National Category
Ecology
Research subject
Biology
Identifiers
urn:nbn:se:uu:diva-397698 (URN)10.1111/1365-2664.13098 (DOI)000434970200010 ()
Available from: 2019-11-22 Created: 2019-11-22 Last updated: 2019-11-26Bibliographically approved
Vicari, M., Puentes, A., Granath, G., Georgeff, J., Strathdee, F. & Bazely, D. R. (2018). Unpacking multi-trophic herbivore-grass-endophyte interactions: feedbacks across different scales in vegetation responses to Soay sheep herbivory. The Science of Nature: Naturwissenschaften, 105(11-12), Article ID 66.
Open this publication in new window or tab >>Unpacking multi-trophic herbivore-grass-endophyte interactions: feedbacks across different scales in vegetation responses to Soay sheep herbivory
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2018 (English)In: The Science of Nature: Naturwissenschaften, ISSN 0028-1042, E-ISSN 1432-1904, Vol. 105, no 11-12, article id 66Article in journal (Refereed) Published
Abstract [en]

Grazing can induce changes in both plant productivity and nutritional quality, which may subsequently influence herbivore carrying capacity. While research on Soay sheep (Ovis aries L.) dynamics on Hirta Island in the St. Kilda archipelago has elucidated the complexity of population drivers, including parasites, the role of herbivore-generated feedbacks as an intrinsic regulating factor remains unclear. The sheep lack large predators and every 3-9years undergo population crashes (overcompensatory mortality). We investigated the effects of grazing on (1) sward productivity and (2) quality (toxicity) of the primary forage species, red fescue (Festuca rubra L.), which is highly infected by an alkaloid-synthesizing fungal endophyte. Grazing had a negative impact on both forage quantity and quality. At higher sheep densities, impacts on sward growth were magnified, resulting in a nonlinear relationship with plant productivity. Simultaneously, endophyte hyphal load (and by inference, toxicity) peaked close to the time of a crash. A greenhouse experiment showed that alkaloid concentration in F. rubra increased in response to artificial defoliation. We conclude that at high sheep densities, grazing-mediated reductions in productivity, together with sustained alkaloid production, are likely to influence sheep dynamics. Future research should consider the interactive effects of forage toxicity, quantity, and nutritional content.

Keywords
Aboveground net primary production (ANPP), Epichloe festucae, Grazing optimization, Herbivore irruptions, Inducible defenses, Plant demography
National Category
Ecology
Identifiers
urn:nbn:se:uu:diva-371041 (URN)10.1007/s00114-018-1590-9 (DOI)000450866600001 ()30460621 (PubMedID)
Available from: 2019-01-07 Created: 2019-01-07 Last updated: 2019-02-01Bibliographically approved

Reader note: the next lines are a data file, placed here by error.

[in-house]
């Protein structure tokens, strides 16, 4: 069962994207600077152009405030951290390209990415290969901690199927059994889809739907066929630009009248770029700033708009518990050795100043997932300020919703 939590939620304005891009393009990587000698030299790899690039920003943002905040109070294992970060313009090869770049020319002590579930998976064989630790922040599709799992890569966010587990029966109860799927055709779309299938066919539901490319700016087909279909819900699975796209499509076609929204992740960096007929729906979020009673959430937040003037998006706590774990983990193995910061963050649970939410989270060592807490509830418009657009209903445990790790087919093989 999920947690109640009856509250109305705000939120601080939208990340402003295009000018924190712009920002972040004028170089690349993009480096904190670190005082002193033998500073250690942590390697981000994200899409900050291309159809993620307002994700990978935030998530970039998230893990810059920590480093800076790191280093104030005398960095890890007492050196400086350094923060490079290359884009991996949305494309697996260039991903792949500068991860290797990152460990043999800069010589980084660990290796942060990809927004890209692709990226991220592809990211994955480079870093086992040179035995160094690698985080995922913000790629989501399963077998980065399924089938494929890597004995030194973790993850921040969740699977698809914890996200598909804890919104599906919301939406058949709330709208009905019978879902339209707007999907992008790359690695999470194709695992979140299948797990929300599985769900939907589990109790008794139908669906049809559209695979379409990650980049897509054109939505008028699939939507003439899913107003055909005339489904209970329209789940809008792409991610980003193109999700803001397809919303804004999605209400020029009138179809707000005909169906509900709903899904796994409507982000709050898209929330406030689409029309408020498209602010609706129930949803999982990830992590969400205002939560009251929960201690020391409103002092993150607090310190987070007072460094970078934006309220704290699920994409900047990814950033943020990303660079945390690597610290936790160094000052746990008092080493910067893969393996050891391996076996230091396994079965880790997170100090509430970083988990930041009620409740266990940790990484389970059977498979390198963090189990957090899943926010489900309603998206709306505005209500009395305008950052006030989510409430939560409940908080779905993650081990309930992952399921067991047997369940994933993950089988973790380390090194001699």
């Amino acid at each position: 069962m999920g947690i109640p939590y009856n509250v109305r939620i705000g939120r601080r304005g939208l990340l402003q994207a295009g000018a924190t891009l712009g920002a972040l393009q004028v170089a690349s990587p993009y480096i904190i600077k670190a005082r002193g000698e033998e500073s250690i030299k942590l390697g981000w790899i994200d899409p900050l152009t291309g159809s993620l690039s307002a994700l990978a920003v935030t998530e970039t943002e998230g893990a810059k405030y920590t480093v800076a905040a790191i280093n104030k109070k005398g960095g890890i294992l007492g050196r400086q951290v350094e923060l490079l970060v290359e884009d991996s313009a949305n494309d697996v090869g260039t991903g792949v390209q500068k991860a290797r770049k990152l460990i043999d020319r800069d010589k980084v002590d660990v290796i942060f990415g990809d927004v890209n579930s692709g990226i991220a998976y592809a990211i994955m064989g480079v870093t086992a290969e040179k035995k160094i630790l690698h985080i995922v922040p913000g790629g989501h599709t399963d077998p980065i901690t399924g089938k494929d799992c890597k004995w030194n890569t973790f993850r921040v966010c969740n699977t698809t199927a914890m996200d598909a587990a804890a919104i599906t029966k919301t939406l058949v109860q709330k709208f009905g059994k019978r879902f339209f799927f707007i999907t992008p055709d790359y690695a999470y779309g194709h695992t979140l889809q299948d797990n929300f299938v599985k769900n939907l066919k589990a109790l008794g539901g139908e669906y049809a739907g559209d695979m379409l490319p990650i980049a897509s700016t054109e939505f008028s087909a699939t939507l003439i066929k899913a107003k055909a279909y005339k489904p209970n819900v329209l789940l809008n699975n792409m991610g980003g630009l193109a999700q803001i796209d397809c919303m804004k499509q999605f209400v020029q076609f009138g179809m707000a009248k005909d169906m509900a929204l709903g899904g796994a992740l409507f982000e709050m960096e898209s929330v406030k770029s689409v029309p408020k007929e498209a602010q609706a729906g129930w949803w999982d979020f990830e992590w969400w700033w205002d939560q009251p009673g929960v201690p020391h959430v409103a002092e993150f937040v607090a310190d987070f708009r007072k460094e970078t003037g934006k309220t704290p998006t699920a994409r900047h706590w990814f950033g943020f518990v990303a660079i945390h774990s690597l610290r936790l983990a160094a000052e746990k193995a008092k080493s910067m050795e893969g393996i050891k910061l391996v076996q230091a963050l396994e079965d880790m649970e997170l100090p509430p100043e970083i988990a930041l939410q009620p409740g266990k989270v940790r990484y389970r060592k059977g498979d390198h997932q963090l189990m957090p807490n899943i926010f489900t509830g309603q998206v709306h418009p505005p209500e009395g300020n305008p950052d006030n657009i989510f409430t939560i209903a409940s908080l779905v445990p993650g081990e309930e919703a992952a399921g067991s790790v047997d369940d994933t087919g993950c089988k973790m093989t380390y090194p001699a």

Johnson, M. G., Granath, G., Tahvanainen, T., Pouliot, R., Stenoien, H. K., Rochefort, L., . . . Shaw, A. J. (2015). Evolution of niche preference in Sphagnum peat mosses. Evolution, 69(1), 90-103
Open this publication in new window or tab >>Evolution of niche preference in Sphagnum peat mosses
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2015 (English)In: Evolution, ISSN 0014-3820, E-ISSN 1558-5646, Vol. 69, no 1, p. 90-103Article in journal (Refereed) Published
Abstract [en]

Peat mosses (Sphagnum) are ecosystem engineersspecies in boreal peatlands simultaneously create and inhabit narrow habitat preferences along two microhabitat gradients: an ionic gradient and a hydrological hummock-hollow gradient. In this article, we demonstrate the connections between microhabitat preference and phylogeny in Sphagnum. Using a dataset of 39 species of Sphagnum, with an 18-locus DNA alignment and an ecological dataset encompassing three large published studies, we tested for phylogenetic signal and within-genus changes in evolutionary rate of eight niche descriptors and two multivariate niche gradients. We find little to no evidence for phylogenetic signal in most component descriptors of the ionic gradient, but interspecific variation along the hummock-hollow gradient shows considerable phylogenetic signal. We find support for a change in the rate of niche evolution within the genusthe hummock-forming subgenus Acutifolia has evolved along the multivariate hummock-hollow gradient faster than the hollow-inhabiting subgenus Cuspidata. Because peat mosses themselves create some of the ecological gradients constituting their own habitats, the classic microtopography of Sphagnum-dominated peatlands is maintained by evolutionary constraints and the biological properties of related Sphagnum species. The patterns of phylogenetic signal observed here will instruct future study on the role of functional traits in peatland growth and reconstruction.

Keywords
Bryophyte, comparative methods, peatland ecology, phylogenetic signal
National Category
Biological Sciences
Identifiers
urn:nbn:se:uu:diva-243667 (URN)10.1111/evo.12547 (DOI)000347462800007 ()25319183 (PubMedID)
Available from: 2015-02-20 Created: 2015-02-11 Last updated: 2019-02-01Bibliographically approved
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ORCID iD: ORCID iD iconorcid.org/0000-0002-3632-9102